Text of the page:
I can’t stand corporate buzzwords, jargon, clichés, corporate-speak or other forms of gobbledegook. They drive me spare.
They make me want to thrash open the window and shout out to the streets: “I’m mad as hell and I’m not going to take it anymore!” – just like Peter Finch’s character in the movie Network.
You know what I’m referring to. Corporate buzzwords and phrases like:
- Going forward
- Who can speak to this?
- Core values
- Key success factors
- Thought leader
The list is endless and new corporate buzzwords and trendy terms seem to be added every day. The latest buzzword du jour is ‘space’. As in, ‘Our company operates in the XYZ space’. I read a corporate capability document not long ago that informed its poor readers that the company was ‘at the intersection of two expanding spaces’. Aaaagh!
You’ll see numerous examples of this type of language in annual reports, prospectuses, media releases, job ads, corporate mission statements, and web pages.
But it’s not just in the corporate world that we hear this rubbish. It’s all over the place.
Sporting clubs no longer just play footy or cricket or whatever; nowadays they put out a product, build a brand and have a mission. Their players are described as ‘assets’ (some ‘core’, others ‘non-core’) and when the assets misbehave, they are deemed to have rejected ‘core values’ and may then face an ‘involuntary career move’.
At the start of each season, players don’t just slog up and down sand dunes and lift weights, they sit down and establish ‘goals’ and ‘success factors’, and get together to workshop the team’s ‘core strategies’. When the season finally draws to a close, the assets are judged on their key performance indicators. How scary is that? Nothing strikes greater fear into a 110-kilo prop than to be faced with a set of damning KPIs.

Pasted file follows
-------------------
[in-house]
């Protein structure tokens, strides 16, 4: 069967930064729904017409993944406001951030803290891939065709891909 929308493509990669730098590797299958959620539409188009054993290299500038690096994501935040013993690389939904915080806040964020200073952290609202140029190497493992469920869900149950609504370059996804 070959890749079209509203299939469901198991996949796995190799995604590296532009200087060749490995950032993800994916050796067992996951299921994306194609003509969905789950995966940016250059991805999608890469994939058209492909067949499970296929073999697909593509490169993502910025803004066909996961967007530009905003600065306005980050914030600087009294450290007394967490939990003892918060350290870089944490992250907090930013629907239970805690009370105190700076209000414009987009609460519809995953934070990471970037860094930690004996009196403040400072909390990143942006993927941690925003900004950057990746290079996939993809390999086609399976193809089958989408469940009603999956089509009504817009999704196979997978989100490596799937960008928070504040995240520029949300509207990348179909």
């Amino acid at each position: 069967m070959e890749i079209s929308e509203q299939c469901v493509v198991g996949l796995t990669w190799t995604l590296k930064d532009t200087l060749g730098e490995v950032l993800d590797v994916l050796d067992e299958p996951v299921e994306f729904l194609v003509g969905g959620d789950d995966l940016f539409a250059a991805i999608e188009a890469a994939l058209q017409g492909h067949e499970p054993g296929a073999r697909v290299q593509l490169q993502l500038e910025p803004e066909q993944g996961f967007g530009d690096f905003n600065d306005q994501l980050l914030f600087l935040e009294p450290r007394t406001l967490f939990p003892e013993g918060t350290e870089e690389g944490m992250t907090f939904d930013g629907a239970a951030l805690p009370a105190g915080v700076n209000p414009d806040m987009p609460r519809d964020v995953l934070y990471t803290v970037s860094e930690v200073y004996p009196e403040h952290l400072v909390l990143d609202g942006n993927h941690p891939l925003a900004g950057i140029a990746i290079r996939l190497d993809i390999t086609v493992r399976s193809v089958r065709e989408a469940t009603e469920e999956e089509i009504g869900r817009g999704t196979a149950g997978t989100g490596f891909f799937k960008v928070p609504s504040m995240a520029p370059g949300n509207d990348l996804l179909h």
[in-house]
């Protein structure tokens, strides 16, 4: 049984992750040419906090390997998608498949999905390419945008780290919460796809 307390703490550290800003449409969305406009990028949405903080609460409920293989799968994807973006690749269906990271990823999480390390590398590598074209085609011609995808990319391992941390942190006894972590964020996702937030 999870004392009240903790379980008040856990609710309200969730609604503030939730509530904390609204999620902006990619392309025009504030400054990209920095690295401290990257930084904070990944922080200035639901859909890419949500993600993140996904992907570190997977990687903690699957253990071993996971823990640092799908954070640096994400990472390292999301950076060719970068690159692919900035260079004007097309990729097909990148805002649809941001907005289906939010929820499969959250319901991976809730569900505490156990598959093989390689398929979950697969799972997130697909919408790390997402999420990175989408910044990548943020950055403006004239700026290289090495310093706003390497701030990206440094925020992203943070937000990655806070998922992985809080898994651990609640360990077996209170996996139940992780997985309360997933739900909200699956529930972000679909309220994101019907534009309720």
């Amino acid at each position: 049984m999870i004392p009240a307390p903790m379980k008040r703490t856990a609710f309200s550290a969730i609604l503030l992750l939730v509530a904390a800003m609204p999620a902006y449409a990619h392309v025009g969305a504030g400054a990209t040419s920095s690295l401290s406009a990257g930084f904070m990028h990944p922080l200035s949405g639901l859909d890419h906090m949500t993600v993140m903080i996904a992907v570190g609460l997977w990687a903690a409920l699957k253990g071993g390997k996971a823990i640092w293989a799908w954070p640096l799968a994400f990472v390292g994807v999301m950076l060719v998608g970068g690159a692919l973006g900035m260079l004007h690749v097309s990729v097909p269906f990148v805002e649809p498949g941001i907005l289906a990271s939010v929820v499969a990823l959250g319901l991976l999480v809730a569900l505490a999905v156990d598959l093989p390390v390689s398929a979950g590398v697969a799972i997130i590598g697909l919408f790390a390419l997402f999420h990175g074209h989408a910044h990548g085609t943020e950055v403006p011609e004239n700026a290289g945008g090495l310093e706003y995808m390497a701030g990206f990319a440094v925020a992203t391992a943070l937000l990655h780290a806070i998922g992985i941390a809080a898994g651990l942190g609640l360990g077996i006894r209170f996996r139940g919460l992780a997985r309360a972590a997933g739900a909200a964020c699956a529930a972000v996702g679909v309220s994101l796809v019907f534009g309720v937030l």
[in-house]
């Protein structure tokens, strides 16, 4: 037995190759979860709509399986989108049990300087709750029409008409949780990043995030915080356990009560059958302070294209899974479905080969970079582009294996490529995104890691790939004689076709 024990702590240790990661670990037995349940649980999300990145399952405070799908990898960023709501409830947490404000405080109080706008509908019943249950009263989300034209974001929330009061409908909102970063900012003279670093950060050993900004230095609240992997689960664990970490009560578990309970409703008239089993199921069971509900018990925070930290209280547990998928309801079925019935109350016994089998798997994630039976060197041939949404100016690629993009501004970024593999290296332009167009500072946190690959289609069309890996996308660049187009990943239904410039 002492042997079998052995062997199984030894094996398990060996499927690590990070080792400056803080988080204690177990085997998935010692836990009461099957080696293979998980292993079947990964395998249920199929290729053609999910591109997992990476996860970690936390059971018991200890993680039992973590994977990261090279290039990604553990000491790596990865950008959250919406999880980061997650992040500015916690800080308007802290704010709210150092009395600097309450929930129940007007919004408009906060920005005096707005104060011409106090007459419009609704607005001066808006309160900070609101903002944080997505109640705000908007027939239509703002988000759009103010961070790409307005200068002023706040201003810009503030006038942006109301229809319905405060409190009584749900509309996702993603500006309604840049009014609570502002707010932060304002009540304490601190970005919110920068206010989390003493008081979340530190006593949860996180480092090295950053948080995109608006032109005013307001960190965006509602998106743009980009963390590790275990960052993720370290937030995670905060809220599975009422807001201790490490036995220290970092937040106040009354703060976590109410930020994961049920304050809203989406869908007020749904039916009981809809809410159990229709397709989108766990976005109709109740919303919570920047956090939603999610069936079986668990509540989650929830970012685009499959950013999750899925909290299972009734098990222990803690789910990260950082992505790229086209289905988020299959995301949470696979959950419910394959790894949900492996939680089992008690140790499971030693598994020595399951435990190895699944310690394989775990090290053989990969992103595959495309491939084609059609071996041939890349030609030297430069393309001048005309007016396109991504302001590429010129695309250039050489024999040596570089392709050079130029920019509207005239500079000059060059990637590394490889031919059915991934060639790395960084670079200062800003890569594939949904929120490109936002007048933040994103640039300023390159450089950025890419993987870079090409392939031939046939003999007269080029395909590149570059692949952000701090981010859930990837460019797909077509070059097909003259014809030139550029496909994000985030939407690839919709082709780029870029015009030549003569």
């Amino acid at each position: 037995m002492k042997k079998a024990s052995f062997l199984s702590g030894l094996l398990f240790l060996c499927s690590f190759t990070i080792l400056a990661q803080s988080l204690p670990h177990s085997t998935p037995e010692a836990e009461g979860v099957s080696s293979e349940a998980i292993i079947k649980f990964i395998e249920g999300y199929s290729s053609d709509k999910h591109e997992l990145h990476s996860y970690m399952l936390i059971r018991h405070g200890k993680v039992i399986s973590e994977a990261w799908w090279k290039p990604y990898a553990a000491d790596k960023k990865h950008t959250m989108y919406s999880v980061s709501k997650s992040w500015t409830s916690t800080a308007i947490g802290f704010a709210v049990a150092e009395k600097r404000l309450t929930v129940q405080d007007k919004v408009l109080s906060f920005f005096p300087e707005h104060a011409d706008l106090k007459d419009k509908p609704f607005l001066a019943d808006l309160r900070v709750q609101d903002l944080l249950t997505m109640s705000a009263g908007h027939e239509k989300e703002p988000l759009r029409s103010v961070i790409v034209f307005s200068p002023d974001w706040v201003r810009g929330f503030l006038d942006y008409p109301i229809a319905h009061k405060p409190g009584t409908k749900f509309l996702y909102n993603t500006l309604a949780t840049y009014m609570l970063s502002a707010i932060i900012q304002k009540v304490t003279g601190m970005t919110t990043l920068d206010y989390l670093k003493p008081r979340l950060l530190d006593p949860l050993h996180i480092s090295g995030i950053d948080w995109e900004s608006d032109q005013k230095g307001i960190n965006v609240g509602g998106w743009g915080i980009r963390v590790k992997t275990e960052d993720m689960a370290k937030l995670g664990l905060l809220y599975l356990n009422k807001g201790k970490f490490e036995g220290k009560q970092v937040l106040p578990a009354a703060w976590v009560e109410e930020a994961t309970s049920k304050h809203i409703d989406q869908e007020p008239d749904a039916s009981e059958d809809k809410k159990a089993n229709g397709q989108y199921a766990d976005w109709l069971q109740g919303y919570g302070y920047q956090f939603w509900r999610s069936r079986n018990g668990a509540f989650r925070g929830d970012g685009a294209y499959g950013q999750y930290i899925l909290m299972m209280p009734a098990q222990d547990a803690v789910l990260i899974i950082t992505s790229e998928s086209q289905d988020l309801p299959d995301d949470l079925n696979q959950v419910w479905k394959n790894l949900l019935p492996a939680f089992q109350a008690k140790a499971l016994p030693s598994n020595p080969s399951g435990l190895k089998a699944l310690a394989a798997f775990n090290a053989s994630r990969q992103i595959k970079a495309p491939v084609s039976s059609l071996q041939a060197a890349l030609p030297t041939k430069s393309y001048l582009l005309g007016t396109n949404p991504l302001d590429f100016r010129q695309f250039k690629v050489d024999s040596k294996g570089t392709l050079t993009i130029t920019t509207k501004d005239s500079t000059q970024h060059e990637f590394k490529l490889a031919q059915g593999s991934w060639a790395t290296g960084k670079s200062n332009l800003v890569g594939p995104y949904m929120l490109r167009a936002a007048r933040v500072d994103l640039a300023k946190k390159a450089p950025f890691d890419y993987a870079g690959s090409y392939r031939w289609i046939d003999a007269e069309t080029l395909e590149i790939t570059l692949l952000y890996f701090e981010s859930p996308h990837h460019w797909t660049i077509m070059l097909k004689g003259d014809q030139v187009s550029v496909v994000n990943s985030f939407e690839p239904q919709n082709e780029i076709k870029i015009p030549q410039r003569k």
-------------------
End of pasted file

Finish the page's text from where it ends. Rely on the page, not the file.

Recently I heard cricket captain, Ricky Ponting, say that his team’s good performance ‘has stood us in good stead going forward’. To my battered ears, ‘going forward’ would have to be the most conspicuous example of a buzzword that has become ingrained to the point where people use it without thinking.
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You’ll hear the phrase ‘going forward’ used at least three times a night by the smart young people giving the financial summaries on the evening news on behalf of their big bank employers. Bankers love ‘going forward’, and to my mind it vies with ‘at the end of the day’ as the granddaddy of all buzzwords.
I know I’m probably as guilty as anyone, but why do we do it? Do we use corporate buzzwords because we think it makes us sound smarter? Do we feel it’s necessary in order to make us sound more managerial? Do we use it to shroud our jobs in mystique or make ourselves appear more knowledgeable to our clients?
Why do we feel the need to invent terms? For instance, why does the prime minister use nonsense phrases like ‘programmatic specificity’ when no one has the foggiest what he’s going on about? Does he even know himself?
In his book, Death Sentence, The Decay of Public Language, Don Watson refers to the language used today as ‘debased, depleted sludge… that makes no sense to outsiders, and confounds even those who use it’. I couldn’t agree more.
My advice is to simply stop talking in gobbledegook. It doesn’t make you sound smarter; it just makes you sound like a robot or a parrot. If you must use corporate buzzwords, at least confine them to your spoken words and never use it in your published documents.
To deliver a message, the best approach is to write in plain English. Write with your target audience in mind and use words and expressions that are straightforward and commonplace. If you need some help getting started, these tips for avoiding business jargon are worth checking out.
I long to read business-related writing that doesn’t involve interpreting this impenetrable nonsense.
At the end of the day and going forward, I simply seek clarity.
Can you speak to this? Be a thought leader and be the first to add your comments below. You’ll be re-engaging with other members of the Flying Solo community at the emerging interface of an expanding space. Or something like that.